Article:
Life as a tailor is so rewarding; I am constantly learning and there is always a lot to do. My most exciting moment was when I visited everyone at the Anderson & Sheppard bespoke shop. It was such an amazing experience and of course I can’t forget the day I got offered my apprenticeship. At the moment I am working on a black single breasted dinner jacket which has been really exciting to finish.
My favourite aspect of tailoring is that every day I get the opportunity to be productive, creative and discover something new on the coats I work on. My granddad ensures that I am always busy and I am so lucky I have him as my mentor.
Charmed Life: The Phenomenal World of Philip Sassoon is the latest edition to our coffee table book collection. It tells the story of a fascinating man who connected the great politicians, artists and thinkers at the height of British global power and influence. Many thanks to Damian Collins for sending it to us. Anderson & Sheppard is mentioned on page 109:
“Phillip’s tailor was the Swede Per Anderson, from Anderson & Sheppard, then at number 13, who regarded Scholte as his mentor. Scholte revolutionized men’s fashion and brought Savile Row into the twentieth century through the creation of what became known as the ‘London cut’ or ‘English drape’. They were ‘civil’ tailors who designed suits coats using softer fabrics which draped naturally from the shoulders, as opposed to the traditional tailors who made coats based on the principles of military tailoring, with high shoulders and stiff fronts, designed to make you stand to attention. The idea that a suit should be comfortable would not have been a primary consideration to a Victorian gentlemen.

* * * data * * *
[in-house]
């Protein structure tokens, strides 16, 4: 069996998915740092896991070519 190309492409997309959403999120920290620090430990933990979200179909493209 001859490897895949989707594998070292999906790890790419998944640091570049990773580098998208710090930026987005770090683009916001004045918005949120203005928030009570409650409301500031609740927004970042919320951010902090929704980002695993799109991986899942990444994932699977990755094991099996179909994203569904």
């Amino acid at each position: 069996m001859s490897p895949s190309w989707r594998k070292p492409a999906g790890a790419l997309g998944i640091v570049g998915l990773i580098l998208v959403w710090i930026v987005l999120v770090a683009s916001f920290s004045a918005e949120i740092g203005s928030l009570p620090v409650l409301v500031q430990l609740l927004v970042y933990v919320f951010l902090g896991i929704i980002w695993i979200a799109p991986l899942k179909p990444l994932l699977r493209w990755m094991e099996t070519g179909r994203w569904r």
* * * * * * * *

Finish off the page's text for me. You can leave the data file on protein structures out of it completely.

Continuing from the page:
The Prince recalled in his memoir, A Family Man, ‘My father and his generation, except when in the country, remained imprisoned in frock-coats and boiled shirts. All my life (until adulthood), I had been fretting against those constrictions of dress which reflected my family’s world of rigid social convention. It was my impulse, whenever I found myself alone, to remove my coat, rip of my tie, loosen my collar and roll up my sleeves – a gesture aspiring not merely to comfort, but in a more symbolic sense, to freedom’.
Some men may have thought it scandalous that a Dutchman and a Swede should be allowed to rewrite the rules of Savile Row tailoring. Their new look required a certain panache on the part of the wearer, and the Prince was the perfect model to polarize this.”
Click here to purchase the book on Amazon.
We are pleased to be part of bespokeapprentice.com which officially went live yesterday. The website has been developed to provide a platform for young tailors and cutters in UK companies to share experiences, display exhibition work and to provide information to anyone considering a career in the industry.
It was a great opportunity for our apprentice cutters, Max and Matthew and apprentice makers Finnan, Liberty, Emily and Ashleigh to get involved and share their stories. All our apprentices are on a long but fulfilling journey learning invaluable skills from experienced mentors, and we are very proud of how far they have come.
We often get young people contacting the shop to ask for advice about how to get into the bespoke industry, the website provides information on training, the processes involved and required skills. Learn more about colleges, careers, past events and what life is like for the new generation of tailors and cutters working on Savile Row and in The City.
Thanks to the CAPITB trust and all others who made the website possible. If you are one of those who wants to know more about becoming a bespoke tailoring apprentice or you are interested in reading the apprentices stories please visit the website here.